The impact of what we read can negatively impact our opinion of a place too. Stepping in to Freetown Christiania while I was in Copenhagen, I was expecting a run down place that stunk of cannabis. This impression was formed while reading a Department Q book, guess the genre? Gold star for you, it is crime fiction. I walked into a run down place that stunk of cannabis. It was in the pages of one of Jussi Adler-Olsen’s novels I had first heard of Christiania, I knew it wasn’t going to be my cup of tea but when in Rome, do as the Romans do. When in Copenhagen, have a poke around Christiania, be put off by the smell of the joint(s) and run away back to the city. I felt much more at home tucking into a burger at the aptly named Cocks and Cows. As for Christiana, I have dedicated a post to it previously, but in short I wanted to see a location from a series I enjoy, I also knew the opportunity may not arise again so I had to grab it with both hands.
During my trip to Copenhagen I had my first conscious thought of travelling somewhere with the motivation coming solely from the pages of a book. It is possible to get a train from the Danish capital across the border into Sweden, disembarking at Malmo. From Malmo it is but a hop, skip and a jump to Ystad. Ystad was the home of Kurt Wallander, eponymous star of the series that arguably kicked off the Nordic Noir genre. An otherwise run of the mill coastal town, through the pen of author Henning Mankell, Ystad was added firmly to the tourist map. Without yet another slew of fictional murders I probably wouldn’t have heard of the place, let alone wanted to visit. Alas my time was short in Copenhagen so any thoughts of seeing Wallander’s home town soon bit the dust. The temperatures were freezing when I visited and I would love to go back. When I do I am absolutely going to tag on a trip to Ystad as part of the trip.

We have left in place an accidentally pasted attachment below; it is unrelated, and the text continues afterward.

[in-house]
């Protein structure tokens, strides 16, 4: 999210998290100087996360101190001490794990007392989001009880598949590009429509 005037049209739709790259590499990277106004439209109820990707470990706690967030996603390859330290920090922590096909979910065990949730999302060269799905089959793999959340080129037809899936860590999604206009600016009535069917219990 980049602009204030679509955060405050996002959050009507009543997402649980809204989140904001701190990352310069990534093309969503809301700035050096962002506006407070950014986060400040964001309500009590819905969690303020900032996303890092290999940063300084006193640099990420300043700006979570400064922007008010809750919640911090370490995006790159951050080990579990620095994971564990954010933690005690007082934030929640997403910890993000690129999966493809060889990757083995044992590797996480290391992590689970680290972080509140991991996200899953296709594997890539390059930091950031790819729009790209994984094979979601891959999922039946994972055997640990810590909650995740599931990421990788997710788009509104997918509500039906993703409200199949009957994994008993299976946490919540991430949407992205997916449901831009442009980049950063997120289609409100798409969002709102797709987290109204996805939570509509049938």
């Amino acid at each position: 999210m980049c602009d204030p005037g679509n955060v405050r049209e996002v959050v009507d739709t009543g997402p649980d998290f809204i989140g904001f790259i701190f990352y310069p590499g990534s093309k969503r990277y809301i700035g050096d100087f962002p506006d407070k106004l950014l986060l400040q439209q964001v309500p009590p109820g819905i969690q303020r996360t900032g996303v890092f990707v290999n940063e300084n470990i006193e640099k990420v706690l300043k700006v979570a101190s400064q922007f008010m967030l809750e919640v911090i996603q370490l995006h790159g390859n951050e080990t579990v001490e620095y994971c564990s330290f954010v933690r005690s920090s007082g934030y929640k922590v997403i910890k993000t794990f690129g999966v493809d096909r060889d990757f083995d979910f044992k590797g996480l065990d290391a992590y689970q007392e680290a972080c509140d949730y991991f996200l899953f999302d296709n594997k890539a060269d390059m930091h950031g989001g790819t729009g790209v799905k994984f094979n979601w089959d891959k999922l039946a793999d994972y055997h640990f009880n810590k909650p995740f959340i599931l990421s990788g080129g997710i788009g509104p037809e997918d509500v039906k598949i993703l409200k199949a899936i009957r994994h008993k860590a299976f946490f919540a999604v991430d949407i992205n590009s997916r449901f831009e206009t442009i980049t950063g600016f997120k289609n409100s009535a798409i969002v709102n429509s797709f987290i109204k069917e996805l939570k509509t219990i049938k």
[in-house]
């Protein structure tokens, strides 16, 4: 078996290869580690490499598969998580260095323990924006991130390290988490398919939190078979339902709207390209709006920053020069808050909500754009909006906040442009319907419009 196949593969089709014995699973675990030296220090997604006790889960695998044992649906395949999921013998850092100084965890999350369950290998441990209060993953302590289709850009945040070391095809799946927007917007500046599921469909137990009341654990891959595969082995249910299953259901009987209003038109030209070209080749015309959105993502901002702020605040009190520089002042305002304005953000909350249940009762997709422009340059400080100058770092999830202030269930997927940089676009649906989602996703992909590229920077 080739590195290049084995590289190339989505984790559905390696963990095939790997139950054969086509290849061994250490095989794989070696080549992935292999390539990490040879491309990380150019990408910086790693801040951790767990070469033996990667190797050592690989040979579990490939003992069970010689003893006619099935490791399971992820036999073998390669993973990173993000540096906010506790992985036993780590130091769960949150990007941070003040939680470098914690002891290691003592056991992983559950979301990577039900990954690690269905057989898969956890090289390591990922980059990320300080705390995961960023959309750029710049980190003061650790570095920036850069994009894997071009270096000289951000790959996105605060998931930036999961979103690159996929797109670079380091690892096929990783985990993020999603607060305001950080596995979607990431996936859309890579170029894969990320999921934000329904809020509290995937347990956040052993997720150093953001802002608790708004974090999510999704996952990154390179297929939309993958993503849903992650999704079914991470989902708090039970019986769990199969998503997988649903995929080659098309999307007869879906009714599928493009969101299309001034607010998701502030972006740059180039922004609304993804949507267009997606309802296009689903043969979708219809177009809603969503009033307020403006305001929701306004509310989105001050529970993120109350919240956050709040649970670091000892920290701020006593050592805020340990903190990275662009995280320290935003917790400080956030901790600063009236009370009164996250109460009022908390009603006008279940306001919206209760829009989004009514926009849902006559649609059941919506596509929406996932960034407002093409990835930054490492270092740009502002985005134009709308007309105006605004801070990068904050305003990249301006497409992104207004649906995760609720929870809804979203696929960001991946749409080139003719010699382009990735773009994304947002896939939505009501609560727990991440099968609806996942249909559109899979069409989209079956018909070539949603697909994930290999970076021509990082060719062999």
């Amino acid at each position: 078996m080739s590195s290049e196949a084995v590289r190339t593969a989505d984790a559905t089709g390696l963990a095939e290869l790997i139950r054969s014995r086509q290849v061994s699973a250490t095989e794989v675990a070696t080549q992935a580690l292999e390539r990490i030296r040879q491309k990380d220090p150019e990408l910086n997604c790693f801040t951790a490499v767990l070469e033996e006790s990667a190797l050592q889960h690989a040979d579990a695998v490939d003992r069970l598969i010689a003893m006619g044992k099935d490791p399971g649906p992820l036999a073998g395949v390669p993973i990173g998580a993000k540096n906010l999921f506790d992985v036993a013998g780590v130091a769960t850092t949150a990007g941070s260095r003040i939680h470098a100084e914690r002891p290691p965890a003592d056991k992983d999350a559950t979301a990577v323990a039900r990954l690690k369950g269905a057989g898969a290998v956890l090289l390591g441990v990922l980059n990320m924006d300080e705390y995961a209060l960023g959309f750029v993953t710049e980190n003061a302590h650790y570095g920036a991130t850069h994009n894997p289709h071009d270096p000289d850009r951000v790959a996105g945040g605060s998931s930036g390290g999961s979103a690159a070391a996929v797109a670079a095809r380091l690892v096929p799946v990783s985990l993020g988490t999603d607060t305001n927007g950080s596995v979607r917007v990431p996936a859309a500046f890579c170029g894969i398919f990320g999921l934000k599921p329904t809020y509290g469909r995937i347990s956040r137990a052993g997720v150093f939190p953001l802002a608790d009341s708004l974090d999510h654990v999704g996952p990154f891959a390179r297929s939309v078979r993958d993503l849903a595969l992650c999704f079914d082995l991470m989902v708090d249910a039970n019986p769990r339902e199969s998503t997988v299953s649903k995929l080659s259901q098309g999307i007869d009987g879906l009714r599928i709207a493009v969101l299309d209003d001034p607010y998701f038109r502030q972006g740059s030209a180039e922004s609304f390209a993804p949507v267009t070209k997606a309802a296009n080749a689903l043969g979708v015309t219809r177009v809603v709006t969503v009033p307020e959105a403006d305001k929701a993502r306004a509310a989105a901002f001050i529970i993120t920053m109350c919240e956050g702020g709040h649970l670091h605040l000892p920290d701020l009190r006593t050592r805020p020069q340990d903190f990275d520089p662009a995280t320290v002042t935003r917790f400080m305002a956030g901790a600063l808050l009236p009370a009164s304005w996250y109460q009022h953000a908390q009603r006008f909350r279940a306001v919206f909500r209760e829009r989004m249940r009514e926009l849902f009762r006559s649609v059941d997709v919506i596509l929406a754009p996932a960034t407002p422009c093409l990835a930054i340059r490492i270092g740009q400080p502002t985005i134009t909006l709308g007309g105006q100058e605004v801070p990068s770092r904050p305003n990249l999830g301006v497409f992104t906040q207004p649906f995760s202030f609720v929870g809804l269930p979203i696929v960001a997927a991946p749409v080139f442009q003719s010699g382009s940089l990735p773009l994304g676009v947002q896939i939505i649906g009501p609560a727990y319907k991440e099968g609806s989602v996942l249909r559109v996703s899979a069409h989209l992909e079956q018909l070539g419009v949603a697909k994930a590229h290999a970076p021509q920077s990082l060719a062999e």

Closer to home there is another book related location I am very much looking forward to visiting, one that will be governed by good weather. The village of Wallington was a former residence of George Orwell. It is said that one of his seminal works, Animal Farm, was inspired in part by his time in the village. Indeed a village farm shares its name with that of the farm in the book, Manor Farm. The reason I need good weather to visit? I have a romanticised idea in my mind of spending a sunny day ensconced in a rural Wallington field reading Animal Farm from cover to cover. I’ll make sure not to take any bacon sandwiches in my packed lunch.
While plans are being laid it would be remiss of me to not circle back to The Oxford Bar. The need for that pint gnaws away at me like an addict waiting to score. It’s not the alcohol that drives me, it’s the desire to suspend disbelief for an hour or two and step into the wild world of John Rebus.